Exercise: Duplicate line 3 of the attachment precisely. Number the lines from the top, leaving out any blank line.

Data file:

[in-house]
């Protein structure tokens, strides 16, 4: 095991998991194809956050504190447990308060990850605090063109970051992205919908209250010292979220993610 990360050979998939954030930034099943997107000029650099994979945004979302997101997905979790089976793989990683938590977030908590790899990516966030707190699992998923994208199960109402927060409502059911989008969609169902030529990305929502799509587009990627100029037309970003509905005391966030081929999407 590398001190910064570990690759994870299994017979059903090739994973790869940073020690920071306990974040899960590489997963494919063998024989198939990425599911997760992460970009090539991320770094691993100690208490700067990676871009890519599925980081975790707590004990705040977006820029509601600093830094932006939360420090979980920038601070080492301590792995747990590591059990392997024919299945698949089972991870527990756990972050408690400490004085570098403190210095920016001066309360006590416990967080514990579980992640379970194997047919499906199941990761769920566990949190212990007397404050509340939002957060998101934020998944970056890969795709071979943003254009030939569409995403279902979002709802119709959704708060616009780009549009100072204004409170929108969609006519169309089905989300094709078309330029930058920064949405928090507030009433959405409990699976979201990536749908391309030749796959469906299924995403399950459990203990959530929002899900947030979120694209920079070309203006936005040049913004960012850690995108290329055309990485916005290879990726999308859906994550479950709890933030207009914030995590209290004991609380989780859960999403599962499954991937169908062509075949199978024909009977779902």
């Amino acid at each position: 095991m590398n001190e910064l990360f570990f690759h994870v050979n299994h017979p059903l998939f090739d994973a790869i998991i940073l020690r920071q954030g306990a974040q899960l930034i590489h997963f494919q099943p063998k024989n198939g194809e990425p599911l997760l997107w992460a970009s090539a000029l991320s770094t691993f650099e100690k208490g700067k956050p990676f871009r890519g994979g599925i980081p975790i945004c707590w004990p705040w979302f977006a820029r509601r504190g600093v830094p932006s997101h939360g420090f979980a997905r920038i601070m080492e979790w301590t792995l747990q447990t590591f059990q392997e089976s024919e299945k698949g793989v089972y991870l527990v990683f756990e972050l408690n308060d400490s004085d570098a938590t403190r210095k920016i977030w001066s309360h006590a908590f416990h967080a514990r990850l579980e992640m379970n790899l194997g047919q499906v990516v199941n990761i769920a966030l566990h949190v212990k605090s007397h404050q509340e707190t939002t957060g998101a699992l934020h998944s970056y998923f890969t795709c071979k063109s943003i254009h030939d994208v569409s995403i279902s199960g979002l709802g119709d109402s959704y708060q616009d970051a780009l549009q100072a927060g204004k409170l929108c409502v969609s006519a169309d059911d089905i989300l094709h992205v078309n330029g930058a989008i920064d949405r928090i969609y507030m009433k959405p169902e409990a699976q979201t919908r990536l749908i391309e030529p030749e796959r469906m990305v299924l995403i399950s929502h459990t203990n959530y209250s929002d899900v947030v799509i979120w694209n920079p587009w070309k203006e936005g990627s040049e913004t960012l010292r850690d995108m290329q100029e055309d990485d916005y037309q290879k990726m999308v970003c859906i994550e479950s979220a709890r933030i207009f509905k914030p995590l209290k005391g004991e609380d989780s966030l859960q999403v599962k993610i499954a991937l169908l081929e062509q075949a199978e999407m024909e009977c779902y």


């Amino acid at each position: 095991m590398n001190e910064l990360f570990f690759h994870v050979n299994h017979p059903l998939f090739d994973a790869i998991i940073l020690r920071q954030g306990a974040q899960l930034i590489h997963f494919q099943p063998k024989n198939g194809e990425p599911l997760l997107w992460a970009s090539a000029l991320s770094t691993f650099e100690k208490g700067k956050p990676f871009r890519g994979g599925i980081p975790i945004c707590w004990p705040w979302f977006a820029r509601r504190g600093v830094p932006s997101h939360g420090f979980a997905r920038i601070m080492e979790w301590t792995l747990q447990t590591f059990q392997e089976s024919e299945k698949g793989v089972y991870l527990v990683f756990e972050l408690n308060d400490s004085d570098a938590t403190r210095k920016i977030w001066s309360h006590a908590f416990h967080a514990r990850l579980e992640m379970n790899l194997g047919q499906v990516v199941n990761i769920a966030l566990h949190v212990k605090s007397h404050q509340e707190t939002t957060g998101a699992l934020h998944s970056y998923f890969t795709c071979k063109s943003i254009h030939d994208v569409s995403i279902s199960g979002l709802g119709d109402s959704y708060q616009d970051a780009l549009q100072a927060g204004k409170l929108c409502v969609s006519a169309d059911d089905i989300l094709h992205v078309n330029g930058a989008i920064d949405r928090i969609y507030m009433k959405p169902e409990a699976q979201t919908r990536l749908i391309e030529p030749e796959r469906m990305v299924l995403i399950s929502h459990t203990n959530y209250s929002d899900v947030v799509i979120w694209n920079p587009w070309k203006e936005g990627s040049e913004t960012l010292r850690d995108m290329q100029e055309d990485d916005y037309q290879k990726m999308v970003c859906i994550e479950s979220a709890r933030i207009f509905k914030p995590l209290k005391g004991e609380d989780s966030l859960q999403v599962k993610i499954a991937l169908l081929e062509q075949a199978e999407m024909e009977c779902y």